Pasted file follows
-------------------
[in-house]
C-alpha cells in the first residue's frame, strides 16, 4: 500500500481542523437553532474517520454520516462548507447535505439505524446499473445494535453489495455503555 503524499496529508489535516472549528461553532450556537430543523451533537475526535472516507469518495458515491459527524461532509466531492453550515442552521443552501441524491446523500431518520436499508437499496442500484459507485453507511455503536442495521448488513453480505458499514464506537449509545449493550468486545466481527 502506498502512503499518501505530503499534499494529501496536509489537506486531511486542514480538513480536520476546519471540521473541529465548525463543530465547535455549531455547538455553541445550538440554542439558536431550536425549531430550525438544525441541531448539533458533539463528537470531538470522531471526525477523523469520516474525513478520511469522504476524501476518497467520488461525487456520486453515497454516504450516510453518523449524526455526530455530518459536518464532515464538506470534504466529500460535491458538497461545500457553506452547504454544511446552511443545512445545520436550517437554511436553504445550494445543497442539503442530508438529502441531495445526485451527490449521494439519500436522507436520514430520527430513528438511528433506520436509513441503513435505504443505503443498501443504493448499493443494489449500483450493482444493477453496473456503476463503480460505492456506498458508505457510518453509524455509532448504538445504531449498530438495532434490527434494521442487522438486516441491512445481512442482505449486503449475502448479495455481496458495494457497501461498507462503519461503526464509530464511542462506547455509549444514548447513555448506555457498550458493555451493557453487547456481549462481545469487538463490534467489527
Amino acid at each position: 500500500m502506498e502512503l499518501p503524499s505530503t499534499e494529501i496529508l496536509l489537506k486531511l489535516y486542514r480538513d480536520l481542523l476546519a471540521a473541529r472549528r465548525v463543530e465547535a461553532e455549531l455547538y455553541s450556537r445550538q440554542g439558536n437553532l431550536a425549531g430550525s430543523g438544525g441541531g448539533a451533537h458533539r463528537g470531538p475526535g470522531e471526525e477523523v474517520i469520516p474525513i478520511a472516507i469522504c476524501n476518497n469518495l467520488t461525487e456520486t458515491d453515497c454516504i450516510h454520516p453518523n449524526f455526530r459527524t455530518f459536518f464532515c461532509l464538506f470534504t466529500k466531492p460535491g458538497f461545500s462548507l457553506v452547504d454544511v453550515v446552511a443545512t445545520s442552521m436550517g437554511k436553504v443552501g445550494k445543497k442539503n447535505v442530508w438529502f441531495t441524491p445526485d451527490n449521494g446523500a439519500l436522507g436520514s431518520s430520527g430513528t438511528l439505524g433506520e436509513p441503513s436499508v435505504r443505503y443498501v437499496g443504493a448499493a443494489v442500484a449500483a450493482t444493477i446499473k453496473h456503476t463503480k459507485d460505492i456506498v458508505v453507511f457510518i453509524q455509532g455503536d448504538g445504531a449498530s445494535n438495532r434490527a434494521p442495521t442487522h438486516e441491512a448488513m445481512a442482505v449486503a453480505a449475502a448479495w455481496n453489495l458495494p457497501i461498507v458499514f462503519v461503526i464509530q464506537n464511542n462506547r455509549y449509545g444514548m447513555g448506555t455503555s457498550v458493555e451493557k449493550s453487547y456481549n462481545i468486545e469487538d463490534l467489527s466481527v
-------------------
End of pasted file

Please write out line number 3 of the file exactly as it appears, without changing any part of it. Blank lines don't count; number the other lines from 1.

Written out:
Amino acid at each position: 500500500m502506498e502512503l499518501p503524499s505530503t499534499e494529501i496529508l496536509l489537506k486531511l489535516y486542514r480538513d480536520l481542523l476546519a471540521a473541529r472549528r465548525v463543530e465547535a461553532e455549531l455547538y455553541s450556537r445550538q440554542g439558536n437553532l431550536a425549531g430550525s430543523g438544525g441541531g448539533a451533537h458533539r463528537g470531538p475526535g470522531e471526525e477523523v474517520i469520516p474525513i478520511a472516507i469522504c476524501n476518497n469518495l467520488t461525487e456520486t458515491d453515497c454516504i450516510h454520516p453518523n449524526f455526530r459527524t455530518f459536518f464532515c461532509l464538506f470534504t466529500k466531492p460535491g458538497f461545500s462548507l457553506v452547504d454544511v453550515v446552511a443545512t445545520s442552521m436550517g437554511k436553504v443552501g445550494k445543497k442539503n447535505v442530508w438529502f441531495t441524491p445526485d451527490n449521494g446523500a439519500l436522507g436520514s431518520s430520527g430513528t438511528l439505524g433506520e436509513p441503513s436499508v435505504r443505503y443498501v437499496g443504493a448499493a443494489v442500484a449500483a450493482t444493477i446499473k453496473h456503476t463503480k459507485d460505492i456506498v458508505v453507511f457510518i453509524q455509532g455503536d448504538g445504531a449498530s445494535n438495532r434490527a434494521p442495521t442487522h438486516e441491512a448488513m445481512a442482505v449486503a453480505a449475502a448479495w455481496n453489495l458495494p457497501i461498507v458499514f462503519v461503526i464509530q464506537n464511542n462506547r455509549y449509545g444514548m447513555g448506555t455503555s457498550v458493555e451493557k449493550s453487547y456481549n462481545i468486545e469487538d463490534l467489527s466481527v